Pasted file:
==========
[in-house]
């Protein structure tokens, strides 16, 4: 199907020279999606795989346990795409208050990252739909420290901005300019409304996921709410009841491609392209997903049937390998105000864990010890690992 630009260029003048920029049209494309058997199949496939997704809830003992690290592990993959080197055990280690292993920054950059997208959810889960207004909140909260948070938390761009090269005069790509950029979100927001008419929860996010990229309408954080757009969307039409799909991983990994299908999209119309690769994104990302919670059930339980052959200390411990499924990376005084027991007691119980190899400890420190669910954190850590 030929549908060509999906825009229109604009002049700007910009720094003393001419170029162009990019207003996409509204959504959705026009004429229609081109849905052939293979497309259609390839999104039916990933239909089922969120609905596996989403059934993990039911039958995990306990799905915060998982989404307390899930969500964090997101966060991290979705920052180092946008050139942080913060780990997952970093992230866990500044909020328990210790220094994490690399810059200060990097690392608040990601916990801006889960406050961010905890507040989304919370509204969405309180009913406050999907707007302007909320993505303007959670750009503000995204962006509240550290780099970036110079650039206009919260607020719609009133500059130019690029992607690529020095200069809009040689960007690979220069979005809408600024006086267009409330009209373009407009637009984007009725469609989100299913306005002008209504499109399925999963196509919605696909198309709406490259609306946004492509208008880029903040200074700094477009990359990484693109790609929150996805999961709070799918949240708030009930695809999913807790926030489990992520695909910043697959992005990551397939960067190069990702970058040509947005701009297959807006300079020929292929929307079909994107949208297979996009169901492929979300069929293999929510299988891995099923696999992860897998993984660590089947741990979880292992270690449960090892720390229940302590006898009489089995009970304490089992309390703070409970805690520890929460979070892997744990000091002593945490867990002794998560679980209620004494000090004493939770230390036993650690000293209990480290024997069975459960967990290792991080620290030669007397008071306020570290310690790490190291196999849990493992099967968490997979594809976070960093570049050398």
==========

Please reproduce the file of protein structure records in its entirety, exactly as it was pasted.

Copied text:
[in-house]
């Protein structure tokens, strides 16, 4: 199907020279999606795989346990795409208050990252739909420290901005300019409304996921709410009841491609392209997903049937390998105000864990010890690992 630009260029003048920029049209494309058997199949496939997704809830003992690290592990993959080197055990280690292993920054950059997208959810889960207004909140909260948070938390761009090269005069790509950029979100927001008419929860996010990229309408954080757009969307039409799909991983990994299908999209119309690769994104990302919670059930339980052959200390411990499924990376005084027991007691119980190899400890420190669910954190850590 030929549908060509999906825009229109604009002049700007910009720094003393001419170029162009990019207003996409509204959504959705026009004429229609081109849905052939293979497309259609390839999104039916990933239909089922969120609905596996989403059934993990039911039958995990306990799905915060998982989404307390899930969500964090997101966060991290979705920052180092946008050139942080913060780990997952970093992230866990500044909020328990210790220094994490690399810059200060990097690392608040990601916990801006889960406050961010905890507040989304919370509204969405309180009913406050999907707007302007909320993505303007959670750009503000995204962006509240550290780099970036110079650039206009919260607020719609009133500059130019690029992607690529020095200069809009040689960007690979220069979005809408600024006086267009409330009209373009407009637009984007009725469609989100299913306005002008209504499109399925999963196509919605696909198309709406490259609306946004492509208008880029903040200074700094477009990359990484693109790609929150996805999961709070799918949240708030009930695809999913807790926030489990992520695909910043697959992005990551397939960067190069990702970058040509947005701009297959807006300079020929292929929307079909994107949208297979996009169901492929979300069929293999929510299988891995099923696999992860897998993984660590089947741990979880292992270690449960090892720390229940302590006898009489089995009970304490089992309390703070409970805690520890929460979070892997744990000091002593945490867990002794998560679980209620004494000090004493939770230390036993650690000293209990480290024997069975459960967990290792991080620290030669007397008071306020570290310690790490190291196999849990493992099967968490997979594809976070960093570049050398």